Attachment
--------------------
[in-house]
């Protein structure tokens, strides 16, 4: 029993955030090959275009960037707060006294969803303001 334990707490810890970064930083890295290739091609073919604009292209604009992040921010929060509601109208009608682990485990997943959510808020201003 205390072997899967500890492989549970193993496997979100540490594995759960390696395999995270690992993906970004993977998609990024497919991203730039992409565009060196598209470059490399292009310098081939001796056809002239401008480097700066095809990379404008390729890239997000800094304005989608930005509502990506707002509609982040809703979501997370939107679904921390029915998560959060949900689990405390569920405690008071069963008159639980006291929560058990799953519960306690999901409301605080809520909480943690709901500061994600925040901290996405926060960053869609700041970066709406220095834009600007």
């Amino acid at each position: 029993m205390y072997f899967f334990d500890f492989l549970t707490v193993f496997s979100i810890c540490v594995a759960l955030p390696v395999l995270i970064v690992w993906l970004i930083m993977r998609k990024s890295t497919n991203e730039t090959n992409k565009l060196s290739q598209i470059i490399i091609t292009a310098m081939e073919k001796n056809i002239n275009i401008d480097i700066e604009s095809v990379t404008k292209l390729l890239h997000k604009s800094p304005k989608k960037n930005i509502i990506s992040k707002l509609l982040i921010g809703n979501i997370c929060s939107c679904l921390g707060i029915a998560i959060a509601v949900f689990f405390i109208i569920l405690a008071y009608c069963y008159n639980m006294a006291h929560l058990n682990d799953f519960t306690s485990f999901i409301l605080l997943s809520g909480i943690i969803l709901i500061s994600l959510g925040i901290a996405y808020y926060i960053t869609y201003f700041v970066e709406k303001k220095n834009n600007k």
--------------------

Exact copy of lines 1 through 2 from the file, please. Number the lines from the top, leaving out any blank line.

[in-house]
């Protein structure tokens, strides 16, 4: 029993955030090959275009960037707060006294969803303001 334990707490810890970064930083890295290739091609073919604009292209604009992040921010929060509601109208009608682990485990997943959510808020201003 205390072997899967500890492989549970193993496997979100540490594995759960390696395999995270690992993906970004993977998609990024497919991203730039992409565009060196598209470059490399292009310098081939001796056809002239401008480097700066095809990379404008390729890239997000800094304005989608930005509502990506707002509609982040809703979501997370939107679904921390029915998560959060949900689990405390569920405690008071069963008159639980006291929560058990799953519960306690999901409301605080809520909480943690709901500061994600925040901290996405926060960053869609700041970066709406220095834009600007």